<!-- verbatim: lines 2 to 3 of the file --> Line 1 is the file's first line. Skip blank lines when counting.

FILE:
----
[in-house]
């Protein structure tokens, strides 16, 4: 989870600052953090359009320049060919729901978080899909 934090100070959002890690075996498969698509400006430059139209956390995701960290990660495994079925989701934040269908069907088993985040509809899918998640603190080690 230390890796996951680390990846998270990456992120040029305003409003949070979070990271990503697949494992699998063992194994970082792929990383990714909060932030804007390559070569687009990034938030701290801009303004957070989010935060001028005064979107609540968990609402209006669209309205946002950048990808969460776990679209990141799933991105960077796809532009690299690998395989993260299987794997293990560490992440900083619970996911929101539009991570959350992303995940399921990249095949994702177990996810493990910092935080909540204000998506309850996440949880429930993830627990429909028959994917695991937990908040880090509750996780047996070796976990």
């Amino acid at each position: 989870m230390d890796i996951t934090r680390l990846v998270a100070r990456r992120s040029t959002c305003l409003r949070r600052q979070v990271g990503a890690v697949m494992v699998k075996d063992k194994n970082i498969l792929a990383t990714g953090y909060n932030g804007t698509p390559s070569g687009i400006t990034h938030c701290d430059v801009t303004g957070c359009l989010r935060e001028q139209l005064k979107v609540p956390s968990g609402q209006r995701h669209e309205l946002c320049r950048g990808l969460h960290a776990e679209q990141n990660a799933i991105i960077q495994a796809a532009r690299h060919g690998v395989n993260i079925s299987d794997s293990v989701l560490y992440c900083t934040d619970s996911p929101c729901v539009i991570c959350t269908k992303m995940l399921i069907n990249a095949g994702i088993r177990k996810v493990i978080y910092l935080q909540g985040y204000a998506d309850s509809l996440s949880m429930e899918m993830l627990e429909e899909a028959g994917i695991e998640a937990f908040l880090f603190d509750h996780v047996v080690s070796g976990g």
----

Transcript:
């Protein structure tokens, strides 16, 4: 989870600052953090359009320049060919729901978080899909 934090100070959002890690075996498969698509400006430059139209956390995701960290990660495994079925989701934040269908069907088993985040509809899918998640603190080690 230390890796996951680390990846998270990456992120040029305003409003949070979070990271990503697949494992699998063992194994970082792929990383990714909060932030804007390559070569687009990034938030701290801009303004957070989010935060001028005064979107609540968990609402209006669209309205946002950048990808969460776990679209990141799933991105960077796809532009690299690998395989993260299987794997293990560490992440900083619970996911929101539009991570959350992303995940399921990249095949994702177990996810493990910092935080909540204000998506309850996440949880429930993830627990429909028959994917695991937990908040880090509750996780047996070796976990």
């Amino acid at each position: 989870m230390d890796i996951t934090r680390l990846v998270a100070r990456r992120s040029t959002c305003l409003r949070r600052q979070v990271g990503a890690v697949m494992v699998k075996d063992k194994n970082i498969l792929a990383t990714g953090y909060n932030g804007t698509p390559s070569g687009i400006t990034h938030c701290d430059v801009t303004g957070c359009l989010r935060e001028q139209l005064k979107v609540p956390s968990g609402q209006r995701h669209e309205l946002c320049r950048g990808l969460h960290a776990e679209q990141n990660a799933i991105i960077q495994a796809a532009r690299h060919g690998v395989n993260i079925s299987d794997s293990v989701l560490y992440c900083t934040d619970s996911p929101c729901v539009i991570c959350t269908k992303m995940l399921i069907n990249a095949g994702i088993r177990k996810v493990i978080y910092l935080q909540g985040y204000a998506d309850s509809l996440s949880m429930e899918m993830l627990e429909e899909a028959g994917i695991e998640a937990f908040l880090f603190d509750h996780v047996v080690s070796g976990g």